This zero-sum mindset also makes the stakes artificially high, as it suggests that any win by the other side is necessarily a total loss for you. But this is only true if the other side is literally wrong on every issue, which strikes me as an extremely conceited view to hold. Yet, because everything is framed in a partisan, tribalistic manner, people are increasingly incapable of weighing the merits and demerits of the two parties. This turns every election into an existential struggle between good and evil, between “communism” and “fascism,” between American greatness and the Götterdämmerung. And when this becomes the framing, it permits anything. It’s suddenly OK to steal an election because it’s to protect the country. Packing the courts is a necessary evil in order to prevent fascism. And slowly but surely every democratic norm is eroded until there are no guardrails left. To be clear, the Republicans have been far guiltier of this behavior than their Democratic opponents, but the reality is that norm violation is a vicious cycle and neither party is completely free of blame.

And it’s for this reason that in my last post I sought to provide voters in both parties reasons for optimism. Because when you can move away from worrying about political survival and toward political achievement, there is more space for positive-sum thinking. If Americans can get away from simply regurgitating the talking points promulgated by Hannity, Maddow, and that random hyper-partisan page sharing misleading information on Facebook and instead seek knowledge from actual subject experts (on both sides of the issue, of course), we would all be in a better position to hold politicians to account. And we’d also be less stressed because we’d realize that neither party has a monopoly on good policy ideas. No matter who wins, some good will occur and some terrible policy errors will be inflicted upon the country. One party might have more good ideas than the other, but neither represents pure virtue or pure vice.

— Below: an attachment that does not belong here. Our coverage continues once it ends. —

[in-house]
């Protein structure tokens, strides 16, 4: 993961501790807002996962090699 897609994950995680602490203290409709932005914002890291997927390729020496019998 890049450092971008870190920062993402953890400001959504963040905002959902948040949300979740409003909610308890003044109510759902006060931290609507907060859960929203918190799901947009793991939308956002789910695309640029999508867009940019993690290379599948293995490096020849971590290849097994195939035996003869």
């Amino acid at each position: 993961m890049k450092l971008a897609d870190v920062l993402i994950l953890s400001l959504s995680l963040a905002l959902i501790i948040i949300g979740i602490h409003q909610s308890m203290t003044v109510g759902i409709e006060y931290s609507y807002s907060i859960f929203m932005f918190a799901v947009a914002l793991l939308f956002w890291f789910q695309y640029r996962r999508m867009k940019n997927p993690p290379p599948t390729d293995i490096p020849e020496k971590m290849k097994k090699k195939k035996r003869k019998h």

This is why I say I don’t care. It’s not that politics is unimportant, but it becomes meaningless unless you have a framework with which to evaluate it. So instead of obsessing over specific personalities and scandals, I suggest thinking more abstractly, theoretically, and historically and then applying your conclusions to contemporary politics. What explains Rome’s fall? Why didn’t China conquer the world? What is a morally virtuous society? Why was economic growth so high in the 20th century? Is religion on balance good? These are not partisan questions, and yet they offer clear suggestions for contemporary policy. They’re also far more intellectually stimulating than listening to comedians and talk radio hosts dunk on prominent politicians.

None of this is to discredit the fears of many who worry about Trump’s unprecedented attack on American elections and the bad faith efforts of people like McConnell. Nor am I trying to intellectualize the many pressing problems confronting America. The U.S. has a flawed institutional framework that empowers a minority group at the expense of the majority, and that results in obviously biased policies, perverse incentives, and damaging political equilibria. But the reality is that we cannot resolve these problems in the status quo. What we as individuals can do, though, is contribute to more substantive and less vitriolic political conversations.

Until we can begin to question the partisans’ aims and challenge their dogma and propaganda by forming our own beliefs, any institutional reform is doomed to failure. Right now is a crucial period because neither party is completely powerless and out in the wilderness, but neither is so secure that they can afford complacency. So take a step back from the circus – read more books, talk to others without denouncing them, and please stop listening to bombastic, ill-informed loons who seek power without knowledge. Intellectual humility and curiosity will not heal the country, but it’s a step in the right direction. And if people can adopt a more positive-sum vision and introduce uncertainty over the veracity of partisan claims, there may be more resistance to the wanton destruction of political norms and institutions occurring right now. To me, that seems like a good place to start.